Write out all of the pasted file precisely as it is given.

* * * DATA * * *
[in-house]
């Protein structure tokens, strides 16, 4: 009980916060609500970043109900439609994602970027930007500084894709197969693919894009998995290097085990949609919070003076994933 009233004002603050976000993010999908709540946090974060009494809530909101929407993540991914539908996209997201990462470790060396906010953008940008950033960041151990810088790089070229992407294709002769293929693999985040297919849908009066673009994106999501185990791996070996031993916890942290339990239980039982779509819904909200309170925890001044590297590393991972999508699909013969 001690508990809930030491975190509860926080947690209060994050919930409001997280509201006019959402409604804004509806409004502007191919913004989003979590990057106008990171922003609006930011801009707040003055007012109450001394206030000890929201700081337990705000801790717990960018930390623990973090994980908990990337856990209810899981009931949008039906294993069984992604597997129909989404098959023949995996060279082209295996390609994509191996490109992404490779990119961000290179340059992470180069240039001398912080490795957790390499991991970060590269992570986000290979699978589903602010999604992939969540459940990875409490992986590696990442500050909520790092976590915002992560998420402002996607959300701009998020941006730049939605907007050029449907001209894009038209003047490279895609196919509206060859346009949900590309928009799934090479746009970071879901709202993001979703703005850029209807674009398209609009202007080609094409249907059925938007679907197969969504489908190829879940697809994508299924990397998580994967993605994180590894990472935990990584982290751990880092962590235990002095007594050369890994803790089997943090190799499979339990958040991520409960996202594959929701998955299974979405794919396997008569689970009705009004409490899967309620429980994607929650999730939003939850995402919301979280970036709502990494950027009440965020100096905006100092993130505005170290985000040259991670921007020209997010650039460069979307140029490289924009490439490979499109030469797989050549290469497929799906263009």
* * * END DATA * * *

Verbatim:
[in-house]
């Protein structure tokens, strides 16, 4: 009980916060609500970043109900439609994602970027930007500084894709197969693919894009998995290097085990949609919070003076994933 009233004002603050976000993010999908709540946090974060009494809530909101929407993540991914539908996209997201990462470790060396906010953008940008950033960041151990810088790089070229992407294709002769293929693999985040297919849908009066673009994106999501185990791996070996031993916890942290339990239980039982779509819904909200309170925890001044590297590393991972999508699909013969 001690508990809930030491975190509860926080947690209060994050919930409001997280509201006019959402409604804004509806409004502007191919913004989003979590990057106008990171922003609006930011801009707040003055007012109450001394206030000890929201700081337990705000801790717990960018930390623990973090994980908990990337856990209810899981009931949008039906294993069984992604597997129909989404098959023949995996060279082209295996390609994509191996490109992404490779990119961000290179340059992470180069240039001398912080490795957790390499991991970060590269992570986000290979699978589903602010999604992939969540459940990875409490992986590696990442500050909520790092976590915002992560998420402002996607959300701009998020941006730049939605907007050029449907001209894009038209003047490279895609196919509206060859346009949900590309928009799934090479746009970071879901709202993001979703703005850029209807674009398209609009202007080609094409249907059925938007679907197969969504489908190829879940697809994508299924990397998580994967993605994180590894990472935990990584982290751990880092962590235990002095007594050369890994803790089997943090190799499979339990958040991520409960996202594959929701998955299974979405794919396997008569689970009705009004409490899967309620429980994607929650999730939003939850995402919301979280970036709502990494950027009440965020100096905006100092993130505005170290985000040259991670921007020209997010650039460069979307140029490289924009490439490979499109030469797989050549290469497929799906263009």